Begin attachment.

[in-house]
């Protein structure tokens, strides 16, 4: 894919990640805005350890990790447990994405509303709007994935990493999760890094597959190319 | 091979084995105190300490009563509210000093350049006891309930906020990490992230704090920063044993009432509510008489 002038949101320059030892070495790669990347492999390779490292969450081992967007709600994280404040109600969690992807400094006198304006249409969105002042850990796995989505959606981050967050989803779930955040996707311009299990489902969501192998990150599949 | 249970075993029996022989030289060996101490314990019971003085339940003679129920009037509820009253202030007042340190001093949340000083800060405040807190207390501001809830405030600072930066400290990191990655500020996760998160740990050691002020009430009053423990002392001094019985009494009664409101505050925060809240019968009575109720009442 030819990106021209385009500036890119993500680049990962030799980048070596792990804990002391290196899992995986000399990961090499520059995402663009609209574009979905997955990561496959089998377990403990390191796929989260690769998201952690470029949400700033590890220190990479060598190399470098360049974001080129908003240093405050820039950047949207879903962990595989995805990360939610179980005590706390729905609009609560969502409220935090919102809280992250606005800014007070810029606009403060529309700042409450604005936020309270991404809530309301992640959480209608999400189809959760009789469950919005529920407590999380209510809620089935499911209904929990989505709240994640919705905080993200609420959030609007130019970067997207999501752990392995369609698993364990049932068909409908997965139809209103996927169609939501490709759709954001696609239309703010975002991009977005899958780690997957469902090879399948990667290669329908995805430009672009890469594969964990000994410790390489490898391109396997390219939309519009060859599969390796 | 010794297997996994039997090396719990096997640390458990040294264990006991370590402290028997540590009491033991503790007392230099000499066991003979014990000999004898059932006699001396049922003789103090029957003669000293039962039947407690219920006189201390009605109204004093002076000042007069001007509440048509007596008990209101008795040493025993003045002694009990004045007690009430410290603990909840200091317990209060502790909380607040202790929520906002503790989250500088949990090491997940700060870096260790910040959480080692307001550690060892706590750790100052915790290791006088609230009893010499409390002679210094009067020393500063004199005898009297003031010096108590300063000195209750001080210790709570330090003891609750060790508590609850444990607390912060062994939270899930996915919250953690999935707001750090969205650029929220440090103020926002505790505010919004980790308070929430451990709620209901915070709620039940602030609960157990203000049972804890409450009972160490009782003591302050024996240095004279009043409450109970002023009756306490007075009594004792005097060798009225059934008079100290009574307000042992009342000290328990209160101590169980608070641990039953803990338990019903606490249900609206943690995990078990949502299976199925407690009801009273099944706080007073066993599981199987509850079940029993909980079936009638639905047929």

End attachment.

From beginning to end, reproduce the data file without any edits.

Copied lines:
[in-house]
């Protein structure tokens, strides 16, 4: 894919990640805005350890990790447990994405509303709007994935990493999760890094597959190319 | 091979084995105190300490009563509210000093350049006891309930906020990490992230704090920063044993009432509510008489 002038949101320059030892070495790669990347492999390779490292969450081992967007709600994280404040109600969690992807400094006198304006249409969105002042850990796995989505959606981050967050989803779930955040996707311009299990489902969501192998990150599949 | 249970075993029996022989030289060996101490314990019971003085339940003679129920009037509820009253202030007042340190001093949340000083800060405040807190207390501001809830405030600072930066400290990191990655500020996760998160740990050691002020009430009053423990002392001094019985009494009664409101505050925060809240019968009575109720009442 030819990106021209385009500036890119993500680049990962030799980048070596792990804990002391290196899992995986000399990961090499520059995402663009609209574009979905997955990561496959089998377990403990390191796929989260690769998201952690470029949400700033590890220190990479060598190399470098360049974001080129908003240093405050820039950047949207879903962990595989995805990360939610179980005590706390729905609009609560969502409220935090919102809280992250606005800014007070810029606009403060529309700042409450604005936020309270991404809530309301992640959480209608999400189809959760009789469950919005529920407590999380209510809620089935499911209904929990989505709240994640919705905080993200609420959030609007130019970067997207999501752990392995369609698993364990049932068909409908997965139809209103996927169609939501490709759709954001696609239309703010975002991009977005899958780690997957469902090879399948990667290669329908995805430009672009890469594969964990000994410790390489490898391109396997390219939309519009060859599969390796 | 010794297997996994039997090396719990096997640390458990040294264990006991370590402290028997540590009491033991503790007392230099000499066991003979014990000999004898059932006699001396049922003789103090029957003669000293039962039947407690219920006189201390009605109204004093002076000042007069001007509440048509007596008990209101008795040493025993003045002694009990004045007690009430410290603990909840200091317990209060502790909380607040202790929520906002503790989250500088949990090491997940700060870096260790910040959480080692307001550690060892706590750790100052915790290791006088609230009893010499409390002679210094009067020393500063004199005898009297003031010096108590300063000195209750001080210790709570330090003891609750060790508590609850444990607390912060062994939270899930996915919250953690999935707001750090969205650029929220440090103020926002505790505010919004980790308070929430451990709620209901915070709620039940602030609960157990203000049972804890409450009972160490009782003591302050024996240095004279009043409450109970002023009756306490007075009594004792005097060798009225059934008079100290009574307000042992009342000290328990209160101590169980608070641990039953803990338990019903606490249900609206943690995990078990949502299976199925407690009801009273099944706080007073066993599981199987509850079940029993909980079936009638639905047929």